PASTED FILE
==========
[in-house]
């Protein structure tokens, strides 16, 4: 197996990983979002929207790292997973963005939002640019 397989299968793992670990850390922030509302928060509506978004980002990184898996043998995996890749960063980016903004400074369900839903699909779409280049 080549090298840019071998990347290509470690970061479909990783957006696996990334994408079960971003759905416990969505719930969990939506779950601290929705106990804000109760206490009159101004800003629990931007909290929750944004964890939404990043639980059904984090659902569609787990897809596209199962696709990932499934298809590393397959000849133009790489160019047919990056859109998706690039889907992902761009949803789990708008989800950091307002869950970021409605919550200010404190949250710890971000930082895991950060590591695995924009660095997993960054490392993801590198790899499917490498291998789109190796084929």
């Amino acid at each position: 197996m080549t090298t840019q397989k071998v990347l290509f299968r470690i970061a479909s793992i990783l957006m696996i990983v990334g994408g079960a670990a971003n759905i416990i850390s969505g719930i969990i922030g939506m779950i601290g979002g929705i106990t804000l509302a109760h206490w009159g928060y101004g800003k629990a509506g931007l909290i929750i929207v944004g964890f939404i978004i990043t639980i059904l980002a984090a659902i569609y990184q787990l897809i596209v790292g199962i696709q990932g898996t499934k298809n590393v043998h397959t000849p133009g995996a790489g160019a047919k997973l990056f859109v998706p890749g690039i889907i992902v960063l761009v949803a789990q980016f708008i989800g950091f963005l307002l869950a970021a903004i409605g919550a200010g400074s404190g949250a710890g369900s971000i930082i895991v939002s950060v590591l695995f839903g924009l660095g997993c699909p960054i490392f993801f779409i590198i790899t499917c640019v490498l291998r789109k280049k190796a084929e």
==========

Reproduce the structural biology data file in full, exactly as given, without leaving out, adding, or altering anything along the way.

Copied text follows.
[in-house]
């Protein structure tokens, strides 16, 4: 197996990983979002929207790292997973963005939002640019 397989299968793992670990850390922030509302928060509506978004980002990184898996043998995996890749960063980016903004400074369900839903699909779409280049 080549090298840019071998990347290509470690970061479909990783957006696996990334994408079960971003759905416990969505719930969990939506779950601290929705106990804000109760206490009159101004800003629990931007909290929750944004964890939404990043639980059904984090659902569609787990897809596209199962696709990932499934298809590393397959000849133009790489160019047919990056859109998706690039889907992902761009949803789990708008989800950091307002869950970021409605919550200010404190949250710890971000930082895991950060590591695995924009660095997993960054490392993801590198790899499917490498291998789109190796084929």
């Amino acid at each position: 197996m080549t090298t840019q397989k071998v990347l290509f299968r470690i970061a479909s793992i990783l957006m696996i990983v990334g994408g079960a670990a971003n759905i416990i850390s969505g719930i969990i922030g939506m779950i601290g979002g929705i106990t804000l509302a109760h206490w009159g928060y101004g800003k629990a509506g931007l909290i929750i929207v944004g964890f939404i978004i990043t639980i059904l980002a984090a659902i569609y990184q787990l897809i596209v790292g199962i696709q990932g898996t499934k298809n590393v043998h397959t000849p133009g995996a790489g160019a047919k997973l990056f859109v998706p890749g690039i889907i992902v960063l761009v949803a789990q980016f708008i989800g950091f963005l307002l869950a970021a903004i409605g919550a200010g400074s404190g949250a710890g369900s971000i930082i895991v939002s950060v590591l695995f839903g924009l660095g997993c699909p960054i490392f993801f779409i590198i790899t499917c640019v490498l291998r789109k280049k190796a084929e």